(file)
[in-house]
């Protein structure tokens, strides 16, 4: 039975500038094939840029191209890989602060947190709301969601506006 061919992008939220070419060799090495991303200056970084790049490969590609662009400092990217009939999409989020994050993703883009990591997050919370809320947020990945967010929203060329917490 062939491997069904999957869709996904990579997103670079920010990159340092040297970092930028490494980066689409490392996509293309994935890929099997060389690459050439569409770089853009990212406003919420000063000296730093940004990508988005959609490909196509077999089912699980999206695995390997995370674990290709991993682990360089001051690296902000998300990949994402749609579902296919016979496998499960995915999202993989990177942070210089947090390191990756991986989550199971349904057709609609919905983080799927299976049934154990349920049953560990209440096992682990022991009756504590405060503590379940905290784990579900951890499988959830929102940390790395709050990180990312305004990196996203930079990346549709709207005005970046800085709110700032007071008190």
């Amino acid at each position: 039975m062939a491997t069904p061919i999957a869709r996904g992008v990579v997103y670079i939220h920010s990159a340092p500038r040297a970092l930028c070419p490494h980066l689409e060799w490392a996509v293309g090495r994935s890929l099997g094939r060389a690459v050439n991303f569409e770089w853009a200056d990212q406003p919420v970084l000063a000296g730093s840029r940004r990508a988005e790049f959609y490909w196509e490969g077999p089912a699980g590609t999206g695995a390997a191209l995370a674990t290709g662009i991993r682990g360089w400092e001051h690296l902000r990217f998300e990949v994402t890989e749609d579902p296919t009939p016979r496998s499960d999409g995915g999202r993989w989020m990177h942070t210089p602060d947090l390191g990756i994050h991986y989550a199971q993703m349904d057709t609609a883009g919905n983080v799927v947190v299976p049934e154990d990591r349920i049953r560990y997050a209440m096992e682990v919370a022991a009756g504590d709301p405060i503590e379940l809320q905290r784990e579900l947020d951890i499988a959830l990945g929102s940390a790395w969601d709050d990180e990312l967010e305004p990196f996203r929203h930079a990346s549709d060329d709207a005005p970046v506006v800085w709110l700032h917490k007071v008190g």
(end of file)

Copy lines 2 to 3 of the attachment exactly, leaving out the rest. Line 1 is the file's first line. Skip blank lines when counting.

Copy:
């Protein structure tokens, strides 16, 4: 039975500038094939840029191209890989602060947190709301969601506006 061919992008939220070419060799090495991303200056970084790049490969590609662009400092990217009939999409989020994050993703883009990591997050919370809320947020990945967010929203060329917490 062939491997069904999957869709996904990579997103670079920010990159340092040297970092930028490494980066689409490392996509293309994935890929099997060389690459050439569409770089853009990212406003919420000063000296730093940004990508988005959609490909196509077999089912699980999206695995390997995370674990290709991993682990360089001051690296902000998300990949994402749609579902296919016979496998499960995915999202993989990177942070210089947090390191990756991986989550199971349904057709609609919905983080799927299976049934154990349920049953560990209440096992682990022991009756504590405060503590379940905290784990579900951890499988959830929102940390790395709050990180990312305004990196996203930079990346549709709207005005970046800085709110700032007071008190």
């Amino acid at each position: 039975m062939a491997t069904p061919i999957a869709r996904g992008v990579v997103y670079i939220h920010s990159a340092p500038r040297a970092l930028c070419p490494h980066l689409e060799w490392a996509v293309g090495r994935s890929l099997g094939r060389a690459v050439n991303f569409e770089w853009a200056d990212q406003p919420v970084l000063a000296g730093s840029r940004r990508a988005e790049f959609y490909w196509e490969g077999p089912a699980g590609t999206g695995a390997a191209l995370a674990t290709g662009i991993r682990g360089w400092e001051h690296l902000r990217f998300e990949v994402t890989e749609d579902p296919t009939p016979r496998s499960d999409g995915g999202r993989w989020m990177h942070t210089p602060d947090l390191g990756i994050h991986y989550a199971q993703m349904d057709t609609a883009g919905n983080v799927v947190v299976p049934e154990d990591r349920i049953r560990y997050a209440m096992e682990v919370a022991a009756g504590d709301p405060i503590e379940l809320q905290r784990e579900l947020d951890i499988a959830l990945g929102s940390a790395w969601d709050d990180e990312l967010e305004p990196f996203r929203h930079a990346s549709d060329d709207a005005p970046v506006v800085w709110l700032h917490k007071v008190g």